A new study out of France suggests that nicotine could play a role in preventing people from contracting COVID-19, but Canadian experts say people should avoid jumping to conclusions.

The Pitié-Salpêtrière hospital in Paris examined 480 coronavirus patients — 350 were hospitalized while the rest remained at home with less serious symptoms. They found that a low number of patients in both categories were smokers. Of those in hospital, 4.4 per cent were regular smokers, while about 5.3 per cent of those at home said they smoke.

The findings have already spurred clinical trials in France, where nicotine patches will be used on COVID-19 patients.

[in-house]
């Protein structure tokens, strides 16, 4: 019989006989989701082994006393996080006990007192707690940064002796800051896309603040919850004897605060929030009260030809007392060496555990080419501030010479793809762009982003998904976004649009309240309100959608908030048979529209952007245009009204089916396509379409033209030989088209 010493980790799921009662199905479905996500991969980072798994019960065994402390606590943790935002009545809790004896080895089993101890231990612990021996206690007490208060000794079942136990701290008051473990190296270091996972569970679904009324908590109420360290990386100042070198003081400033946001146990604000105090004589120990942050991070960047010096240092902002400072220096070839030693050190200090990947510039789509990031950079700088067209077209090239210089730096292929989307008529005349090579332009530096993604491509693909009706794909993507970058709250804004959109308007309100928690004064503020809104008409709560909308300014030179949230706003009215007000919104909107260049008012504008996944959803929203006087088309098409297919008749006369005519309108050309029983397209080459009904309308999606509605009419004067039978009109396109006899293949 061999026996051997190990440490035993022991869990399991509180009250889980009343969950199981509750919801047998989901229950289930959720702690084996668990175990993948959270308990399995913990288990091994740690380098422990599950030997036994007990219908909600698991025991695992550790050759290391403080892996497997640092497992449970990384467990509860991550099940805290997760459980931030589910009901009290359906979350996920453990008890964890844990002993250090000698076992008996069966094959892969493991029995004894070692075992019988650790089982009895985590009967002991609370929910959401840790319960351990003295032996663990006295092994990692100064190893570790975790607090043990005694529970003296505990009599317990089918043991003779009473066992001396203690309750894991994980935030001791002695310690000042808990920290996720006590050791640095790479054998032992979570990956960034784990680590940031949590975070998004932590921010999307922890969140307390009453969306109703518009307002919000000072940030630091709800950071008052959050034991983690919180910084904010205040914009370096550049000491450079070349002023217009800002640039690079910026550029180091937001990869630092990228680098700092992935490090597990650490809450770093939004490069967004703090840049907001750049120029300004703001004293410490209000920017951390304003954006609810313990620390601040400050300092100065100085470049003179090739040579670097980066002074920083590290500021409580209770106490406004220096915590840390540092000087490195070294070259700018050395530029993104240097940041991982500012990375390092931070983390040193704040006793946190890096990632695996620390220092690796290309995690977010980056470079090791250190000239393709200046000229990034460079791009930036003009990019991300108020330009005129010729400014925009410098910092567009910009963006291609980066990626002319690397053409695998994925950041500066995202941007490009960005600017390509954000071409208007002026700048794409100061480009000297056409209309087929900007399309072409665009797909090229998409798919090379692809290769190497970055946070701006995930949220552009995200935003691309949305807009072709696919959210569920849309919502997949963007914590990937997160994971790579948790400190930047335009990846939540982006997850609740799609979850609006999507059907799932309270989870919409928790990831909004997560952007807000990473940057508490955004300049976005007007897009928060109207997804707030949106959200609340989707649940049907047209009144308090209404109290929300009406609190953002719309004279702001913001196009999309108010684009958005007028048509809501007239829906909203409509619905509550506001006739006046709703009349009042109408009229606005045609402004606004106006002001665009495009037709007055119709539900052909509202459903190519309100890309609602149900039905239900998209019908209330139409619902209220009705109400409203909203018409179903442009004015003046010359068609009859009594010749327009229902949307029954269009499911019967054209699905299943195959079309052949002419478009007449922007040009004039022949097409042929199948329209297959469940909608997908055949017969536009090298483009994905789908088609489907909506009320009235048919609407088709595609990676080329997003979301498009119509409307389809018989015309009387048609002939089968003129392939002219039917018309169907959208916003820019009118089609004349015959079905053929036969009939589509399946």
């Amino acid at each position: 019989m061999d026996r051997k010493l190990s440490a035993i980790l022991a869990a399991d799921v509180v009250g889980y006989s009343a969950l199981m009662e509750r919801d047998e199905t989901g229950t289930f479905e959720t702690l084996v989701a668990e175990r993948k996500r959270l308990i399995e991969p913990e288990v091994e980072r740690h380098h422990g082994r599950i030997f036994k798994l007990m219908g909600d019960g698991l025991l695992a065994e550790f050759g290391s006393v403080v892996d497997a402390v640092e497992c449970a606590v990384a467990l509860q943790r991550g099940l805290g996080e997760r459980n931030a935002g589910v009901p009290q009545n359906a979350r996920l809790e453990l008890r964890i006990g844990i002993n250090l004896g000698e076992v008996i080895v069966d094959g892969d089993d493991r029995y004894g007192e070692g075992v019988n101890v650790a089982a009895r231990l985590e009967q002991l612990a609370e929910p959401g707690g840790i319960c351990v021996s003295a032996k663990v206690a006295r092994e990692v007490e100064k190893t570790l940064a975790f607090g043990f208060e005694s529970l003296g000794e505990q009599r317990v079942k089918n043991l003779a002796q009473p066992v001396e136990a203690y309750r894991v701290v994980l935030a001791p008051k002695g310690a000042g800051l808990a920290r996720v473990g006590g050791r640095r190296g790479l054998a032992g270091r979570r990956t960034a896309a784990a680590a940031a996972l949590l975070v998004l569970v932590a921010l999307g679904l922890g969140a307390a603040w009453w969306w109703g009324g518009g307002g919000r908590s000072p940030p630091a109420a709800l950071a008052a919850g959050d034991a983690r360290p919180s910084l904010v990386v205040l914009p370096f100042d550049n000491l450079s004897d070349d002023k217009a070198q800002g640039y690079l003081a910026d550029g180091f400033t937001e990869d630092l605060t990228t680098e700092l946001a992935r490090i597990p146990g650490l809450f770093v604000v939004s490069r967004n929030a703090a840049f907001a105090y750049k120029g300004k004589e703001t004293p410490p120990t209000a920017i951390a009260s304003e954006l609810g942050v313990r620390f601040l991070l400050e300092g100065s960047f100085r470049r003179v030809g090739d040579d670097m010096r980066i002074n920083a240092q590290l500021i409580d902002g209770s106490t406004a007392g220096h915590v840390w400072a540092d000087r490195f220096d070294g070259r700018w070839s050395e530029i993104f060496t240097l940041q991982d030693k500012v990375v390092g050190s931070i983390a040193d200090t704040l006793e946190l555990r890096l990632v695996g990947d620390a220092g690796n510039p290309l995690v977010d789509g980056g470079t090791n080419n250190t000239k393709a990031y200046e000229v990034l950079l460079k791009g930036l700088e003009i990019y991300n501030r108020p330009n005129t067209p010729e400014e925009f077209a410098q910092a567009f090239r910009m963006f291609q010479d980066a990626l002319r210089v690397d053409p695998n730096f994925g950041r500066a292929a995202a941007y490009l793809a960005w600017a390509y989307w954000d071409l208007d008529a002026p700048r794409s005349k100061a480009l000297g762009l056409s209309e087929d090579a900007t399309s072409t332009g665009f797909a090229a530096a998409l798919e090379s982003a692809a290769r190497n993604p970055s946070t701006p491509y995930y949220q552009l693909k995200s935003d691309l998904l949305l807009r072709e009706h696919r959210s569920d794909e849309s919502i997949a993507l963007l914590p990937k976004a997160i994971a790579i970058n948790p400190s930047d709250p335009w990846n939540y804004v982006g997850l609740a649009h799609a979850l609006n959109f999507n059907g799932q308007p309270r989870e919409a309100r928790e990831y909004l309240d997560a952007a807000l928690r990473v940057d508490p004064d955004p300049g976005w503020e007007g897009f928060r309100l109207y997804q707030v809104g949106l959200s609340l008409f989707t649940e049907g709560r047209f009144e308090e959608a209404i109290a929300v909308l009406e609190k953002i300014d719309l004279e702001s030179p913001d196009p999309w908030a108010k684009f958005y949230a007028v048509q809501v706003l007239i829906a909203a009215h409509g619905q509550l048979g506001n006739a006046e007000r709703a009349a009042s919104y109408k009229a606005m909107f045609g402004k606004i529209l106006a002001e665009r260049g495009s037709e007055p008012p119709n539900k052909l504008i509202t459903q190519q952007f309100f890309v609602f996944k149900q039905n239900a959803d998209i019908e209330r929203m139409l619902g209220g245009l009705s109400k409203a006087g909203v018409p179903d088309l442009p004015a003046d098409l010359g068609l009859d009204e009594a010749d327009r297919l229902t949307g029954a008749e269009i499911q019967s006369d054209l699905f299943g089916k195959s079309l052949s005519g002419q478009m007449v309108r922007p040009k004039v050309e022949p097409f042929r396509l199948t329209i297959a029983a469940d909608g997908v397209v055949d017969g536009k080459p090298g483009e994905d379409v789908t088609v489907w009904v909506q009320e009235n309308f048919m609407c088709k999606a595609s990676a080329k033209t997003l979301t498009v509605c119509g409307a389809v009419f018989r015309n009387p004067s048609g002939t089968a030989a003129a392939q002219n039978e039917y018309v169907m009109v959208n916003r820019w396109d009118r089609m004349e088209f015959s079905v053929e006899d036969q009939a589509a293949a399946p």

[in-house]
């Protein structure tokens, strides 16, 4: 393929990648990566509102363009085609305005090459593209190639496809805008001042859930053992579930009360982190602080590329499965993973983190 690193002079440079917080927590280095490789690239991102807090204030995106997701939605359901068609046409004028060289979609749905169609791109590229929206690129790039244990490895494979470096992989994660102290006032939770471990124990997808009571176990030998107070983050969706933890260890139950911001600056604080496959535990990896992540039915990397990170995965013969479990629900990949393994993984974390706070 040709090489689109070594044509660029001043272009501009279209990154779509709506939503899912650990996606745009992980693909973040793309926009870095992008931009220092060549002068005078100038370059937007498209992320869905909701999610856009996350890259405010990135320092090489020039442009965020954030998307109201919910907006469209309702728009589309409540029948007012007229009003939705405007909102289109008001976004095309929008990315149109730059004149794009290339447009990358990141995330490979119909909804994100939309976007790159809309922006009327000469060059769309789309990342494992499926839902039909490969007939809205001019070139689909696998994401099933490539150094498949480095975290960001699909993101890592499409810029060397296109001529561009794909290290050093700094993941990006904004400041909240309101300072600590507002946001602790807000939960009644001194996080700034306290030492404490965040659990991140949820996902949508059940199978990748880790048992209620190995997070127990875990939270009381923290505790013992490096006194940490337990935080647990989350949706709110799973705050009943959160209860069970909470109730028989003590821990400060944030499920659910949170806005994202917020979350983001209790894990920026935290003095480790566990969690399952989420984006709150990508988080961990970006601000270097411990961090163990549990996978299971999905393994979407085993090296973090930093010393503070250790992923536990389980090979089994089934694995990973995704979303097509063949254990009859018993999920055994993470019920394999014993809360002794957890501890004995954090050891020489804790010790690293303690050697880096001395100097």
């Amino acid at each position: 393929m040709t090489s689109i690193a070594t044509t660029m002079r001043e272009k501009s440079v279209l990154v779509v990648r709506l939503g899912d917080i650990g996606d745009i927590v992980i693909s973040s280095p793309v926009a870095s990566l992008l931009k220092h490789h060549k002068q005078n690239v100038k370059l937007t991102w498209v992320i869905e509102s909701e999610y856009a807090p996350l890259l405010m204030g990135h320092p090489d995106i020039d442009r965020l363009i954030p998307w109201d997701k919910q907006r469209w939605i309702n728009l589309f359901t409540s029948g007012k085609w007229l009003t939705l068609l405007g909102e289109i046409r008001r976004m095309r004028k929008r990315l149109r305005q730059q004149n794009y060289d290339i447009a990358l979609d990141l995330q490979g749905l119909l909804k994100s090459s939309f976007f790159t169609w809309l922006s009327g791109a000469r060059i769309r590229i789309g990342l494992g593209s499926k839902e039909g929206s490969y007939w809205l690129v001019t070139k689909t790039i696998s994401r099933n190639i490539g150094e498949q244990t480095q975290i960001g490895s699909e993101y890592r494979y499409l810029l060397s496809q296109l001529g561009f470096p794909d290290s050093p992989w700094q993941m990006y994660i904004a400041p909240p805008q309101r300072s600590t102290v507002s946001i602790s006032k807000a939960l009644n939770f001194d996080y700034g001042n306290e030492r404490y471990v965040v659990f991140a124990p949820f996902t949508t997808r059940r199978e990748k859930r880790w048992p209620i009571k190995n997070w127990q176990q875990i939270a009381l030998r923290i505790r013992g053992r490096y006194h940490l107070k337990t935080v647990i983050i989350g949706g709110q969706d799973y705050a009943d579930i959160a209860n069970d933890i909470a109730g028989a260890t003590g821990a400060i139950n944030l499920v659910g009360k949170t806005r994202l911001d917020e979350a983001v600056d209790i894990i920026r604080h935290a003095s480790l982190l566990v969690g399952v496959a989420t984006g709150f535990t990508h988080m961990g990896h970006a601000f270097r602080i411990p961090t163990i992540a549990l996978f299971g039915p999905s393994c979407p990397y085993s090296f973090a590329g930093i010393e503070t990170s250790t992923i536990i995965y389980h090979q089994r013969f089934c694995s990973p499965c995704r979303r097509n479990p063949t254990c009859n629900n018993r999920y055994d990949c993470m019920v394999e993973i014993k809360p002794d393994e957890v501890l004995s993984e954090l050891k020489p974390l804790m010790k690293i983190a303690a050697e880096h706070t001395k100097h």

While the data is still inconclusive, disseminating this kind of information during a global pandemic hooked on lung disease is “irresponsible,” said Robert Schwartz, a professor at the University of Toronto’s Dalla Lana School of Public Health and executive director of the Ontario Tobacco Research Unit.

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“This is one study done by one group. We have to wait and see on the evidence,” he told Global News.

“But if it turns out to be that nicotine plays a role here,

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